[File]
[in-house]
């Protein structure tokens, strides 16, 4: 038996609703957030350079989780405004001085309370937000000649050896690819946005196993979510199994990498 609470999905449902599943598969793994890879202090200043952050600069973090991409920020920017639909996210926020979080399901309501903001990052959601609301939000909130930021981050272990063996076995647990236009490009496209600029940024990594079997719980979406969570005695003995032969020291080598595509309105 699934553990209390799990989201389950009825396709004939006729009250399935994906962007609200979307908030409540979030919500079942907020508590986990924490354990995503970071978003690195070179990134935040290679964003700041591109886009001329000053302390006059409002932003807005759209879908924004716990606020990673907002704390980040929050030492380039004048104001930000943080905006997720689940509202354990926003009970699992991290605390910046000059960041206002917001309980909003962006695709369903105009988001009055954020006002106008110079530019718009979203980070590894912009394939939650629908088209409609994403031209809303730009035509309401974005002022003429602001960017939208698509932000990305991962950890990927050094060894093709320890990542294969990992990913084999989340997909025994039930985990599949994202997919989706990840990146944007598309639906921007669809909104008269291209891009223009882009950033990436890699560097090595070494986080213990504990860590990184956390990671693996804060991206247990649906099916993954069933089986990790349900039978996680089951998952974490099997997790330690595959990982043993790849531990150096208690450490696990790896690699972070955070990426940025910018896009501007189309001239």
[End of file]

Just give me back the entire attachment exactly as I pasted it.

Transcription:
[in-house]
């Protein structure tokens, strides 16, 4: 038996609703957030350079989780405004001085309370937000000649050896690819946005196993979510199994990498 609470999905449902599943598969793994890879202090200043952050600069973090991409920020920017639909996210926020979080399901309501903001990052959601609301939000909130930021981050272990063996076995647990236009490009496209600029940024990594079997719980979406969570005695003995032969020291080598595509309105 699934553990209390799990989201389950009825396709004939006729009250399935994906962007609200979307908030409540979030919500079942907020508590986990924490354990995503970071978003690195070179990134935040290679964003700041591109886009001329000053302390006059409002932003807005759209879908924004716990606020990673907002704390980040929050030492380039004048104001930000943080905006997720689940509202354990926003009970699992991290605390910046000059960041206002917001309980909003962006695709369903105009988001009055954020006002106008110079530019718009979203980070590894912009394939939650629908088209409609994403031209809303730009035509309401974005002022003429602001960017939208698509932000990305991962950890990927050094060894093709320890990542294969990992990913084999989340997909025994039930985990599949994202997919989706990840990146944007598309639906921007669809909104008269291209891009223009882009950033990436890699560097090595070494986080213990504990860590990184956390990671693996804060991206247990649906099916993954069933089986990790349900039978996680089951998952974490099997997790330690595959990982043993790849531990150096208690450490696990790896690699972070955070990426940025910018896009501007189309001239």